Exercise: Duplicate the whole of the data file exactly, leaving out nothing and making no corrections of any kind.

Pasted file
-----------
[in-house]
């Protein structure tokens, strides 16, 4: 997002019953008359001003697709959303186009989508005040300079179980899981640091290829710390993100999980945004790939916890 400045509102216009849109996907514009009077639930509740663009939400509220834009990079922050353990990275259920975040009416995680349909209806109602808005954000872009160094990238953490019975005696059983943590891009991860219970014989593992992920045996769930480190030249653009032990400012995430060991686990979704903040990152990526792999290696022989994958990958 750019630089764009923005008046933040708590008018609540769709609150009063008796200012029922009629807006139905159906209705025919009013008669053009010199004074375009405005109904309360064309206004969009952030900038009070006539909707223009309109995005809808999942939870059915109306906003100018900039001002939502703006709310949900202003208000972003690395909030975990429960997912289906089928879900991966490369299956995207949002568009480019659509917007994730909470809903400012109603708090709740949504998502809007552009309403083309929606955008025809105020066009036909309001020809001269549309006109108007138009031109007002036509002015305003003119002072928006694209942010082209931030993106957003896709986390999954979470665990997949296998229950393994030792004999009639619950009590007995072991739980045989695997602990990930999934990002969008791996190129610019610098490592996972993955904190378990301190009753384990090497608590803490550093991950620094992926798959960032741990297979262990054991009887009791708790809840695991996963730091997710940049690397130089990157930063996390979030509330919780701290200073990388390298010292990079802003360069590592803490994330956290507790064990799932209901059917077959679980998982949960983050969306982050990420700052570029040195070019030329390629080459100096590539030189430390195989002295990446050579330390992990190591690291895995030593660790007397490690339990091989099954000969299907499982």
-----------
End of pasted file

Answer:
[in-house]
């Protein structure tokens, strides 16, 4: 997002019953008359001003697709959303186009989508005040300079179980899981640091290829710390993100999980945004790939916890 400045509102216009849109996907514009009077639930509740663009939400509220834009990079922050353990990275259920975040009416995680349909209806109602808005954000872009160094990238953490019975005696059983943590891009991860219970014989593992992920045996769930480190030249653009032990400012995430060991686990979704903040990152990526792999290696022989994958990958 750019630089764009923005008046933040708590008018609540769709609150009063008796200012029922009629807006139905159906209705025919009013008669053009010199004074375009405005109904309360064309206004969009952030900038009070006539909707223009309109995005809808999942939870059915109306906003100018900039001002939502703006709310949900202003208000972003690395909030975990429960997912289906089928879900991966490369299956995207949002568009480019659509917007994730909470809903400012109603708090709740949504998502809007552009309403083309929606955008025809105020066009036909309001020809001269549309006109108007138009031109007002036509002015305003003119002072928006694209942010082209931030993106957003896709986390999954979470665990997949296998229950393994030792004999009639619950009590007995072991739980045989695997602990990930999934990002969008791996190129610019610098490592996972993955904190378990301190009753384990090497608590803490550093991950620094992926798959960032741990297979262990054991009887009791708790809840695991996963730091997710940049690397130089990157930063996390979030509330919780701290200073990388390298010292990079802003360069590592803490994330956290507790064990799932209901059917077959679980998982949960983050969306982050990420700052570029040195070019030329390629080459100096590539030189430390195989002295990446050579330390992990190591690291895995030593660790007397490690339990091989099954000969299907499982």